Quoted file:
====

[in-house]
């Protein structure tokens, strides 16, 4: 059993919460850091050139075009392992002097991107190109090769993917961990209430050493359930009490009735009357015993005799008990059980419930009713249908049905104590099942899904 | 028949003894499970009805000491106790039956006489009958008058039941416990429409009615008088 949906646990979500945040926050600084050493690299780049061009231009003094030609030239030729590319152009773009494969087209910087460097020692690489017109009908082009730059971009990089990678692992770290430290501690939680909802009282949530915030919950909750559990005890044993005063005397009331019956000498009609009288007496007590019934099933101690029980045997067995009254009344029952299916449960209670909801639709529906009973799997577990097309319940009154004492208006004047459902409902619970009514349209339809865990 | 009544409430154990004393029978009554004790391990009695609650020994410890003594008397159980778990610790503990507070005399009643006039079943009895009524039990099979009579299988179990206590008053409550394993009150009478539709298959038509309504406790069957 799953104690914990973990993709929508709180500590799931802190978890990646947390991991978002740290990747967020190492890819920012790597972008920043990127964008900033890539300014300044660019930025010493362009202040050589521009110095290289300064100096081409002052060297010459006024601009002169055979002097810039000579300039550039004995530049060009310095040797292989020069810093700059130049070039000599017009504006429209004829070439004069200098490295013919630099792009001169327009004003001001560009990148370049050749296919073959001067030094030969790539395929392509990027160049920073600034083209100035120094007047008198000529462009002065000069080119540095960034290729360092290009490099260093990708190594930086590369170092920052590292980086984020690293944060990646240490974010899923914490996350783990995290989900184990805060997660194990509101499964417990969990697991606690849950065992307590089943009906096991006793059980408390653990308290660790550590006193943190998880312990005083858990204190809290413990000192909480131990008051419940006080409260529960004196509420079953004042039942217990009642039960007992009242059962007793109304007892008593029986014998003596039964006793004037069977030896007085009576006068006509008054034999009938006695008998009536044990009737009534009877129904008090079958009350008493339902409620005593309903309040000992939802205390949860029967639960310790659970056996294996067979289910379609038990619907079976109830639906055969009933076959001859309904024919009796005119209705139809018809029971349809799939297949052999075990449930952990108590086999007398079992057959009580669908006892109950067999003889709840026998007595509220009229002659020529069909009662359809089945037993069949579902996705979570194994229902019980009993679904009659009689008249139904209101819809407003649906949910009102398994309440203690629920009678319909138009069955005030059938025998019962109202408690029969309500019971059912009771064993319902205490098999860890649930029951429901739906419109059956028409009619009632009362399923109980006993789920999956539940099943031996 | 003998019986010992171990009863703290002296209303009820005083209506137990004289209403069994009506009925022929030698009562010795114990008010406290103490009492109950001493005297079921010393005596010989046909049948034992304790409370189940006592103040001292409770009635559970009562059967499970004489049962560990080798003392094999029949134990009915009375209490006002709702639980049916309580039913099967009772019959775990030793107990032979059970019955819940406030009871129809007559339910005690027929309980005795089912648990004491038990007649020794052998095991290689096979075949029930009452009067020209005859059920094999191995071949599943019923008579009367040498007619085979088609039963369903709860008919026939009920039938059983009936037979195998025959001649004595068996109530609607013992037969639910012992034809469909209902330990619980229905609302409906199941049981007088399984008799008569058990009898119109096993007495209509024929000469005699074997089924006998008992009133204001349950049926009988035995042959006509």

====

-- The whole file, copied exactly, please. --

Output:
[in-house]
């Protein structure tokens, strides 16, 4: 059993919460850091050139075009392992002097991107190109090769993917961990209430050493359930009490009735009357015993005799008990059980419930009713249908049905104590099942899904 | 028949003894499970009805000491106790039956006489009958008058039941416990429409009615008088 949906646990979500945040926050600084050493690299780049061009231009003094030609030239030729590319152009773009494969087209910087460097020692690489017109009908082009730059971009990089990678692992770290430290501690939680909802009282949530915030919950909750559990005890044993005063005397009331019956000498009609009288007496007590019934099933101690029980045997067995009254009344029952299916449960209670909801639709529906009973799997577990097309319940009154004492208006004047459902409902619970009514349209339809865990 | 009544409430154990004393029978009554004790391990009695609650020994410890003594008397159980778990610790503990507070005399009643006039079943009895009524039990099979009579299988179990206590008053409550394993009150009478539709298959038509309504406790069957 799953104690914990973990993709929508709180500590799931802190978890990646947390991991978002740290990747967020190492890819920012790597972008920043990127964008900033890539300014300044660019930025010493362009202040050589521009110095290289300064100096081409002052060297010459006024601009002169055979002097810039000579300039550039004995530049060009310095040797292989020069810093700059130049070039000599017009504006429209004829070439004069200098490295013919630099792009001169327009004003001001560009990148370049050749296919073959001067030094030969790539395929392509990027160049920073600034083209100035120094007047008198000529462009002065000069080119540095960034290729360092290009490099260093990708190594930086590369170092920052590292980086984020690293944060990646240490974010899923914490996350783990995290989900184990805060997660194990509101499964417990969990697991606690849950065992307590089943009906096991006793059980408390653990308290660790550590006193943190998880312990005083858990204190809290413990000192909480131990008051419940006080409260529960004196509420079953004042039942217990009642039960007992009242059962007793109304007892008593029986014998003596039964006793004037069977030896007085009576006068006509008054034999009938006695008998009536044990009737009534009877129904008090079958009350008493339902409620005593309903309040000992939802205390949860029967639960310790659970056996294996067979289910379609038990619907079976109830639906055969009933076959001859309904024919009796005119209705139809018809029971349809799939297949052999075990449930952990108590086999007398079992057959009580669908006892109950067999003889709840026998007595509220009229002659020529069909009662359809089945037993069949579902996705979570194994229902019980009993679904009659009689008249139904209101819809407003649906949910009102398994309440203690629920009678319909138009069955005030059938025998019962109202408690029969309500019971059912009771064993319902205490098999860890649930029951429901739906419109059956028409009619009632009362399923109980006993789920999956539940099943031996 | 003998019986010992171990009863703290002296209303009820005083209506137990004289209403069994009506009925022929030698009562010795114990008010406290103490009492109950001493005297079921010393005596010989046909049948034992304790409370189940006592103040001292409770009635559970009562059967499970004489049962560990080798003392094999029949134990009915009375209490006002709702639980049916309580039913099967009772019959775990030793107990032979059970019955819940406030009871129809007559339910005690027929309980005795089912648990004491038990007649020794052998095991290689096979075949029930009452009067020209005859059920094999191995071949599943019923008579009367040498007619085979088609039963369903709860008919026939009920039938059983009936037979195998025959001649004595068996109530609607013992037969639910012992034809469909209902330990619980229905609302409906199941049981007088399984008799008569058990009898119109096993007495209509024929000469005699074997089924006998008992009133204001349950049926009988035995042959006509």